Rabbit polymorphononuclear leukocytes (neutrophils) were obtained 12 to 14 hours after the intraperitoneal injection of 0.1 percent glycogen, as described in Becker et al (Z. Immunitaetsforsch Exp. Klin. Immunol., Volume 143, Page 466 1972). They were washed in Hanks' balanched salt solution containing 0.01 M tris (hydroxymethyl) aminomethane, pH 7.2, 1 mg/ml of glucose, and 1 mg/ml of crystalline bovine serum albumin. The Hanks' balanced salt solution was the buffer used throughout the work.
The assay employed a modified Boyden chamber as described by Becker et al, supra. Briefly, 1 ml of washed peritoneal netrophils containing 2.5×106 cells was added to the upper compartment of the modified Boyden chamber separated from 1 ml of peptide solution by a 25 mm diameter filter of 0.6 μm average pore size. The loaded chambers were incubated for 30 minutes at 37° C. This time interval was chosen as giving, for the particular batch of filters used, the greatest difference between the number of cells moving into the filter with no peptide in the lower compartment (background) and the maximum number of cells moving into the filter when stimulated by peptide. At the end of the incubation the filters were removed and stained and the number of cells in five high-power (400 magnification) fields (5 HPF) were counted and averaged. The results reported are the means of duplicate chambers.
The migration enhancing activities of different peptides were compared essentially as described by Schiffmann et al (J. Immunol., Volume 144, Page 1830, 1975) and Showell et al (J. Immunol., Volume 116, Page 99, 1976). In measuring the relative activity of the peptides, a peptide was diluted so that each concentration was one quarter that of the next higher concentration. The concentrations of peptides were chosen on the basis of preliminary experiments to cover the range giving minimum to maximal activity. The chemotactic activity plotted against the logarithm of the molar concentration of peptide yielded a sigmoidal-shaped dose-response curve. Different peptides tested at the same time with the same cells gave curves which were parallel to each other in their linear portions and had the same maximum. The activities of the different peptides are reported as the ED50, i.e., the concentration of chemotactic factor giving 50 percent of the maximum activity.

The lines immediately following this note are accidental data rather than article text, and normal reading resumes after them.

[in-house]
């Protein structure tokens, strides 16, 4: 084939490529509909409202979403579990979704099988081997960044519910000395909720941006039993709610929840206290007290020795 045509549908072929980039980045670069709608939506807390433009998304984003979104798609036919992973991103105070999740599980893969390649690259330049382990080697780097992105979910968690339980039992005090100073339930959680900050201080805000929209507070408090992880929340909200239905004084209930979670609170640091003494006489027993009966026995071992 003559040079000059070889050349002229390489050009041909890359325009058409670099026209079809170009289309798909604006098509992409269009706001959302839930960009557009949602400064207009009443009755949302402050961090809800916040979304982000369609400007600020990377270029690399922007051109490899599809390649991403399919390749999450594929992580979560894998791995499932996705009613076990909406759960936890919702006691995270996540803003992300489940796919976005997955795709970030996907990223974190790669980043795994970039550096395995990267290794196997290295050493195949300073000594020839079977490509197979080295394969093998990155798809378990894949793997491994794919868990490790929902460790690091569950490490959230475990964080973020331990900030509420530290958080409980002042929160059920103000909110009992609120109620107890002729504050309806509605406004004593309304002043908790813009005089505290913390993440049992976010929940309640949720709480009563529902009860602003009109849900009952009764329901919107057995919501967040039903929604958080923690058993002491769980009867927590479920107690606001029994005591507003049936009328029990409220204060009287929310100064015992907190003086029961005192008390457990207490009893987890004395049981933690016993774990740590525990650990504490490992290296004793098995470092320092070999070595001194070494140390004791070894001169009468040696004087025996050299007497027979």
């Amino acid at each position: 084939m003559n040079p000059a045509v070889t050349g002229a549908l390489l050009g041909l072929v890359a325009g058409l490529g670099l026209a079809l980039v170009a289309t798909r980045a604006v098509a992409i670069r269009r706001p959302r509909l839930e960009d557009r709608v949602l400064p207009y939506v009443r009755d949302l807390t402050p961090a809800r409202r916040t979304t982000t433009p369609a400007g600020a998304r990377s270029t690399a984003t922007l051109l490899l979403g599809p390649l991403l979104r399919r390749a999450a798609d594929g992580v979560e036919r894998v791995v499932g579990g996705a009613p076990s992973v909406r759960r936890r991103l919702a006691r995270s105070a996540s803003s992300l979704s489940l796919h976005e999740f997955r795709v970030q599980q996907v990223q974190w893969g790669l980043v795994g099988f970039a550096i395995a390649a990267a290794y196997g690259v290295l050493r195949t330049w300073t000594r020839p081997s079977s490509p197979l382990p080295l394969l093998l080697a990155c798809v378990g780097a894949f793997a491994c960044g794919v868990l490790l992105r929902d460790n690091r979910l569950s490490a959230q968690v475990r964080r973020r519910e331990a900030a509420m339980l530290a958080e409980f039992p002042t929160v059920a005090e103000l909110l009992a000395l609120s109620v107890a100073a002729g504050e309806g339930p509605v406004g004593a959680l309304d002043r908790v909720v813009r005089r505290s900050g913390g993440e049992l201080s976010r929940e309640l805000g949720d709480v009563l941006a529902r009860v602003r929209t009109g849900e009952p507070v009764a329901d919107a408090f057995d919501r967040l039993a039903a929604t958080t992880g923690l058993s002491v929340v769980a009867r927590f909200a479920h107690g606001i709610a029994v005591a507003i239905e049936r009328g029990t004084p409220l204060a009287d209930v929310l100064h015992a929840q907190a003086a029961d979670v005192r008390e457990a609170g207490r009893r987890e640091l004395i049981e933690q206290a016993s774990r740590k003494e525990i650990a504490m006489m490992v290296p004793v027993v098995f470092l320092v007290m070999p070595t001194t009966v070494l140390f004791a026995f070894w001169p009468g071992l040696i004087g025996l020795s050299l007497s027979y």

The results of the assay of chemotactic activity are reported in Table 1 below, for each of the N-formyl peptides of the present invention, and for purposes of comparison, for the two most active prior art N-formyl peptides previously described in the Schiffmann et al publication referred to above. The results are reported as the means ED50 ±SE (standard error) as determined by at least three separate experiments. In this assay, the lower the value of the ED50, the greater is the chemotactic activity.